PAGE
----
Following the success of its #futuregoals careers campaign inspiring young people about their future job decisions, Leeds City Region Enterprise Partnership (The LEP) wanted support to launch a new adult careers campaign to highlight the benefits of learning for adults. This was specifically targeted at those audiences who had gained few qualifications in school, but were interested in learning new skills to access better job opportunities.
The campaign was part of a Department for Education-led Career Learning Pilot that aims to identify which interventions are the most effective for inspiring 25-40 year olds into new careers and training.
Based around the online resource at www.The-Lep.com/EarnIt our brief was to develop a campaign to drive awareness and highlight the availability of careers advice and the growing range of skills and training available to adults, across the Leeds City Region.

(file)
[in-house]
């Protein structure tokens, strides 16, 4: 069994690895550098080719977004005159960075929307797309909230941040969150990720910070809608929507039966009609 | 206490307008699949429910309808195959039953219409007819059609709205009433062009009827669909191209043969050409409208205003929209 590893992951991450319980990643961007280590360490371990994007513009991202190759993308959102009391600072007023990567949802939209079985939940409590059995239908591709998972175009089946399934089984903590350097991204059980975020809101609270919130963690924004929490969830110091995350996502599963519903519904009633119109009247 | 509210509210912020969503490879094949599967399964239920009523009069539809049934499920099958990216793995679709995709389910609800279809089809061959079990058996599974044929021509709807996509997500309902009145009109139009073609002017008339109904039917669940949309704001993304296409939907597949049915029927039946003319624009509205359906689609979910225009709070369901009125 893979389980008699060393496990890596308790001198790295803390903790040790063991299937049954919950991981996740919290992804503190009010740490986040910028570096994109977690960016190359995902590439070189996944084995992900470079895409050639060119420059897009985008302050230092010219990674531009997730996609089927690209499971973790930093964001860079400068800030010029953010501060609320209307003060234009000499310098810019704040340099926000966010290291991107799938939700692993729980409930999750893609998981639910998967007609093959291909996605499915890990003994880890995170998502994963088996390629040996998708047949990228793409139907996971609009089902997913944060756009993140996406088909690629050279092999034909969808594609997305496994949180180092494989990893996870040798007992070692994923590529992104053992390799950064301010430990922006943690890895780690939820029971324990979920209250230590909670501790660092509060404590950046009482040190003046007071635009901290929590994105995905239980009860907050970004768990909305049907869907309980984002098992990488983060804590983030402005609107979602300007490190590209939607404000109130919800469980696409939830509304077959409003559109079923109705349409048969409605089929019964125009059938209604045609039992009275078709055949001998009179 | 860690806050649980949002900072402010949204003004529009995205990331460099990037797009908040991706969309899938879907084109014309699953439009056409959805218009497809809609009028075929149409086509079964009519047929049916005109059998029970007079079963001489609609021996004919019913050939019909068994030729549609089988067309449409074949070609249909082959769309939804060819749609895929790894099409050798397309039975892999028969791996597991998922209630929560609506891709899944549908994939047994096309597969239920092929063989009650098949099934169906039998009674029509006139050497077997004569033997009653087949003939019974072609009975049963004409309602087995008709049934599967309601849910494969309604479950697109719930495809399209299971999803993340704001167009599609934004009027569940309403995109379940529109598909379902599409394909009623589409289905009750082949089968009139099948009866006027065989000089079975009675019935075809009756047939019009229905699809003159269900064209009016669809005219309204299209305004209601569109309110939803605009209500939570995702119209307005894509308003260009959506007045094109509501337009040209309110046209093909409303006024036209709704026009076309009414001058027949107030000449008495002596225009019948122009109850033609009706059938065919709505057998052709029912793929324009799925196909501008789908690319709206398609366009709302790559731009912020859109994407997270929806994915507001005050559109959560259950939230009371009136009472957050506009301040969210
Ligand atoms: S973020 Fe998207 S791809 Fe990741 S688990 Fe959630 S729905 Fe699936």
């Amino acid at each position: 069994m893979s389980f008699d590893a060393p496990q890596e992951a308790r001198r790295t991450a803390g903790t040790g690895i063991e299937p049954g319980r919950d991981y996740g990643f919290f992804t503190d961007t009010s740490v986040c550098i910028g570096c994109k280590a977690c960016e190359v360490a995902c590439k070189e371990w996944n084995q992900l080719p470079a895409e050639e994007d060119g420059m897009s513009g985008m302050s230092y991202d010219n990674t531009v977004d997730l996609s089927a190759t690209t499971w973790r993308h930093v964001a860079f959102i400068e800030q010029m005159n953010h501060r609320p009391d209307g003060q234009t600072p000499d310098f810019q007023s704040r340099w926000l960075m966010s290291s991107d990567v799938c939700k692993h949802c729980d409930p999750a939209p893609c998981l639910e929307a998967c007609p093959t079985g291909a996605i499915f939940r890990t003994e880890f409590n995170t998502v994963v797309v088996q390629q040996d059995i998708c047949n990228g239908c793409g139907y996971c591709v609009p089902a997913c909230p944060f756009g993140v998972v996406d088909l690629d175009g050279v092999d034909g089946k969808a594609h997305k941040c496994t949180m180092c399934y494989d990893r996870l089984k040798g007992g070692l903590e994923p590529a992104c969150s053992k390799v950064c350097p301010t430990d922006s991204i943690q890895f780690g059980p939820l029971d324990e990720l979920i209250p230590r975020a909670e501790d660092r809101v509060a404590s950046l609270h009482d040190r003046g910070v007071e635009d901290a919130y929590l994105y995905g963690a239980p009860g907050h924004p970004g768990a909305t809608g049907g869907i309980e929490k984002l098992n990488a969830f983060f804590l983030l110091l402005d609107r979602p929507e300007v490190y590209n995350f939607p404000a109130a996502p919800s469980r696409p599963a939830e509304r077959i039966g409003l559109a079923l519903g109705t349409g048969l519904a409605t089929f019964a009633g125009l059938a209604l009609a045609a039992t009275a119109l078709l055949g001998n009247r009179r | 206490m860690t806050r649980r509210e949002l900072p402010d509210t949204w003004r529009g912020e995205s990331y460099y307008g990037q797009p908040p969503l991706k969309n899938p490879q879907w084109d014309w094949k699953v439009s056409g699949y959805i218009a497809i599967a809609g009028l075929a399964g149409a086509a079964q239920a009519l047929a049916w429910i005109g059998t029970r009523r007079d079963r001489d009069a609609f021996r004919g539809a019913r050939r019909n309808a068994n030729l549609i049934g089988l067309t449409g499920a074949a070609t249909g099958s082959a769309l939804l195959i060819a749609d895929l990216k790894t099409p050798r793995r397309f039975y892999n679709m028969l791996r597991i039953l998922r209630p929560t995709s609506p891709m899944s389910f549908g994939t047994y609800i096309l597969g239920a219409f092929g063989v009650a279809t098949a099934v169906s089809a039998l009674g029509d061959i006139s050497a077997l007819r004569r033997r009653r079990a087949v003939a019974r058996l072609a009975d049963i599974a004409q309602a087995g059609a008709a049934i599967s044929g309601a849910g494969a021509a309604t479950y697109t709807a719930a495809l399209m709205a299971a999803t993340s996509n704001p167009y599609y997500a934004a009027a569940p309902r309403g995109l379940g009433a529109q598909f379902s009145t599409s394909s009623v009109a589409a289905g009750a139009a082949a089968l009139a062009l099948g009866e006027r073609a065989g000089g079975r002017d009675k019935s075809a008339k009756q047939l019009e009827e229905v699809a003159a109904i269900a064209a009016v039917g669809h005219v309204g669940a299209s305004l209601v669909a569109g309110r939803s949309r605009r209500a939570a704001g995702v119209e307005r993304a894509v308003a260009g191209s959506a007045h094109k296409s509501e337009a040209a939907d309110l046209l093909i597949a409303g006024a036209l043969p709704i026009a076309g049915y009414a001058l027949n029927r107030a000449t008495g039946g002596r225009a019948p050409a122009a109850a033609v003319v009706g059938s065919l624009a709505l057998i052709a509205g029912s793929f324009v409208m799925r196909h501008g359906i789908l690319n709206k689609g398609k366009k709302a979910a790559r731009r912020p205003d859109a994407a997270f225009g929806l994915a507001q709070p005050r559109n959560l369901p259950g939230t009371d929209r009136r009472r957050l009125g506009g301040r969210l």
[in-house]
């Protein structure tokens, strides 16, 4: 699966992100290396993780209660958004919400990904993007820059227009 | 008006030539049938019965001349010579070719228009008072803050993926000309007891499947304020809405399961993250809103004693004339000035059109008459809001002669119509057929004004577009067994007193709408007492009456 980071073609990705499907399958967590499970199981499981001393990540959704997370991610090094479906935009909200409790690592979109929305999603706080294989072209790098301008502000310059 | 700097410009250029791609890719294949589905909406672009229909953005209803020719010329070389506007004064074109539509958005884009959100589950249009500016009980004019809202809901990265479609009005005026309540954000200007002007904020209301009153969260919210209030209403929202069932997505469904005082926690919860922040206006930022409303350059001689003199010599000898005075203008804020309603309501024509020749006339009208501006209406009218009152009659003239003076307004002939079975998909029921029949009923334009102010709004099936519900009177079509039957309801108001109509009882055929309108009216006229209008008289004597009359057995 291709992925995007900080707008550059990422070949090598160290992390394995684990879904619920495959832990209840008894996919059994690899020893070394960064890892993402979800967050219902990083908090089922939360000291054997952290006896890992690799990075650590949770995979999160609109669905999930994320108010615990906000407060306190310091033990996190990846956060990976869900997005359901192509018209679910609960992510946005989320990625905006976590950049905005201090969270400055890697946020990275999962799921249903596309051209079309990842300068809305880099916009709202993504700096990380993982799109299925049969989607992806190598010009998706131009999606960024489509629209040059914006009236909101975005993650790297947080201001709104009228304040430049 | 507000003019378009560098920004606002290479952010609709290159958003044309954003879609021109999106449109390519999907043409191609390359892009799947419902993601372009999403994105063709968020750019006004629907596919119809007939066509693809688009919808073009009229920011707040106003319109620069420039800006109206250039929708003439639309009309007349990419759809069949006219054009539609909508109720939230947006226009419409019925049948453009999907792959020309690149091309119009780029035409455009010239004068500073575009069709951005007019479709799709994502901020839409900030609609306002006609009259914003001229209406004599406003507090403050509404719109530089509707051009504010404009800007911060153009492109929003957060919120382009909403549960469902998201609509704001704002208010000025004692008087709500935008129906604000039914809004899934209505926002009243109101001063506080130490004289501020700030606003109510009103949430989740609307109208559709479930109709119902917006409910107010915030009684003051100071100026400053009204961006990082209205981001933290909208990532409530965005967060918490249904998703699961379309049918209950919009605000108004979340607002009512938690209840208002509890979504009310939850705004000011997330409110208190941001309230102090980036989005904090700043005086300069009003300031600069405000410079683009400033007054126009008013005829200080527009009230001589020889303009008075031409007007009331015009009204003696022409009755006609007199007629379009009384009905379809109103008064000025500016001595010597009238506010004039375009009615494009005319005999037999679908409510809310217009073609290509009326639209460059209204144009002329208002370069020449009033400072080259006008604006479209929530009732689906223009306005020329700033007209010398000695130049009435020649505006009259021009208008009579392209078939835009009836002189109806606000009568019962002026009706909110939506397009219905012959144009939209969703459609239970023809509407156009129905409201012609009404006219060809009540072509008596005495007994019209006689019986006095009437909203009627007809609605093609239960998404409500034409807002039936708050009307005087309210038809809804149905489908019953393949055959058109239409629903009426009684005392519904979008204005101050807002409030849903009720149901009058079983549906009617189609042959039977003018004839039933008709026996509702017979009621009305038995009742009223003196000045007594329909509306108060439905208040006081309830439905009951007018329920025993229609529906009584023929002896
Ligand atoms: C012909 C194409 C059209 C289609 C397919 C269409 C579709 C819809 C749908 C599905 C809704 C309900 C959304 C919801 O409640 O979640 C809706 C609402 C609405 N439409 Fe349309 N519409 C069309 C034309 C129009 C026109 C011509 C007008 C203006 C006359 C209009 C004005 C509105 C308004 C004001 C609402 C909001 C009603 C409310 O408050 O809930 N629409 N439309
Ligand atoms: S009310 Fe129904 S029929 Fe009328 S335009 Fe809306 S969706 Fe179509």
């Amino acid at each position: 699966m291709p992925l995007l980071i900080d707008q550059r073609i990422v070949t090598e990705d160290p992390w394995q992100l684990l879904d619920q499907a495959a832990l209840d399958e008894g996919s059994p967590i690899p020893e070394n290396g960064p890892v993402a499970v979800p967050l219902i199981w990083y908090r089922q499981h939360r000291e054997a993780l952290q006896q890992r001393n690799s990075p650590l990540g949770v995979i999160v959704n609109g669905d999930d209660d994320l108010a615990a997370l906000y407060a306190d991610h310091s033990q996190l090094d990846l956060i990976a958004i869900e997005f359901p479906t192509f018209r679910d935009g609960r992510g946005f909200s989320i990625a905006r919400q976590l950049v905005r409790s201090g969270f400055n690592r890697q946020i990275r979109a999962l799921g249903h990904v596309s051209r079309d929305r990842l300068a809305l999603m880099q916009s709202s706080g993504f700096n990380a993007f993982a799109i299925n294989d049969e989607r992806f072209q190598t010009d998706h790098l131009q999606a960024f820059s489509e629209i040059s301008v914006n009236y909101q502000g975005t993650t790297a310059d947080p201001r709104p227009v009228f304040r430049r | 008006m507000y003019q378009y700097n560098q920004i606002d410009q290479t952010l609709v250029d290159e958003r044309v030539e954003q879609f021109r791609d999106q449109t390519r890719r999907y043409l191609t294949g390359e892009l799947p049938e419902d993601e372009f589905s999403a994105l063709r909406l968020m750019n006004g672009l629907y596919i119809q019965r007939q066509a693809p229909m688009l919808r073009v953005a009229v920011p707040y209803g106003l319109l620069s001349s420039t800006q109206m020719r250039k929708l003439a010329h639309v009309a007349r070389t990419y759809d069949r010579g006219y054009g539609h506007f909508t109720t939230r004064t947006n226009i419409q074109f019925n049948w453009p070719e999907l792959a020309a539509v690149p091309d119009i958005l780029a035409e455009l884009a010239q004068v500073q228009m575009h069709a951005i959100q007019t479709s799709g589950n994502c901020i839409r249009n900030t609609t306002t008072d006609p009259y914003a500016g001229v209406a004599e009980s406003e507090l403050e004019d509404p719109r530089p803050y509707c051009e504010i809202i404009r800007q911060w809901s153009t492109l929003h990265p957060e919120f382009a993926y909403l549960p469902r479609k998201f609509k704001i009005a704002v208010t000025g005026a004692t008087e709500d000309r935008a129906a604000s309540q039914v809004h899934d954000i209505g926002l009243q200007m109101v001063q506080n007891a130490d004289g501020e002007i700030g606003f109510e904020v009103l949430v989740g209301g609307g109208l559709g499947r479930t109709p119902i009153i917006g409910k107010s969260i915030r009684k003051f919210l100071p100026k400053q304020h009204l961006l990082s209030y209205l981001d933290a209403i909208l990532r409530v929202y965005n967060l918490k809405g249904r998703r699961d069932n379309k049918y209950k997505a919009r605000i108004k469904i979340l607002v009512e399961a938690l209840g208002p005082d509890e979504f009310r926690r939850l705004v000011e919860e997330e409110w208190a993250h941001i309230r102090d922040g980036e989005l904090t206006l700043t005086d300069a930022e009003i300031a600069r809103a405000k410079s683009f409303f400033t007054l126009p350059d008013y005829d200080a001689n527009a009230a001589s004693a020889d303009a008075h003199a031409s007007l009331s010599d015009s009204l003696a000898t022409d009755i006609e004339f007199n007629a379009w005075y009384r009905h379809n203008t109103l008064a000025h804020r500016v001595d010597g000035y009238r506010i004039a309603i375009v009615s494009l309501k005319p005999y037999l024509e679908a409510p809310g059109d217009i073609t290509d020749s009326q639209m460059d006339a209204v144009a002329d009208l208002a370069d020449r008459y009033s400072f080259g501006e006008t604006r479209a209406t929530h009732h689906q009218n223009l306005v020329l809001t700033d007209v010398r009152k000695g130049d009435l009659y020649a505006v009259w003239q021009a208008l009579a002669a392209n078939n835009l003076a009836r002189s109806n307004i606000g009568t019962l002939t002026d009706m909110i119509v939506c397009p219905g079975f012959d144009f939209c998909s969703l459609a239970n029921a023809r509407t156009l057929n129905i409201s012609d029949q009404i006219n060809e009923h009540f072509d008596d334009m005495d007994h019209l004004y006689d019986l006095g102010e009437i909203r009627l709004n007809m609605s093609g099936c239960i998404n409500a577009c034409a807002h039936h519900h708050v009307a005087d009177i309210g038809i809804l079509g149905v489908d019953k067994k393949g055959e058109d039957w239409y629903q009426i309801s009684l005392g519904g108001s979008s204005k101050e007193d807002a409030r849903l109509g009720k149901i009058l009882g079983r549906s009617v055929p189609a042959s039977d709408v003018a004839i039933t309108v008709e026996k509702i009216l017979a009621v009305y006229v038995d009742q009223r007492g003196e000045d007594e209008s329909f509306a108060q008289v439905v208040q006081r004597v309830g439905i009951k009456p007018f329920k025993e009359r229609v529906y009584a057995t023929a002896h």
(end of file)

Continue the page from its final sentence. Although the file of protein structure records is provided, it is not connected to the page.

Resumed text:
The overarching objective was to motivate the target audience to access skills support, enabling them to move into higher skilled, higher paid jobs, thus contributing to increased social mobility and a reduction in the productivity gap in our region.
Using our ‘audience first’ approach, we developed an integrated digital campaign to ensure all activity reached, engaged with and positively influenced low-skilled, low wage workers.
We developed a creative concept for the campaign (‘Earn IT’) and created a series of design templates and creative assets that WYCA could use across all their marketing channels.
We supported this with a digital advertising campaign (across online display and Instagram, Messenger and Facebook) geo-targeted to six specific towns and cities, and a programme of organic social content for Facebook and Twitter.
We also developed a series of filmed and written case studies to ‘tell inspirational and aspirational stories’ and ‘share experiences’ of retraining to highlight the benefits of learning.
Across the campaign we:
As one of five areas selected to be part of the pilot, the outcomes of our campaign are now being used by the Department for Education to design the National Retraining Scheme.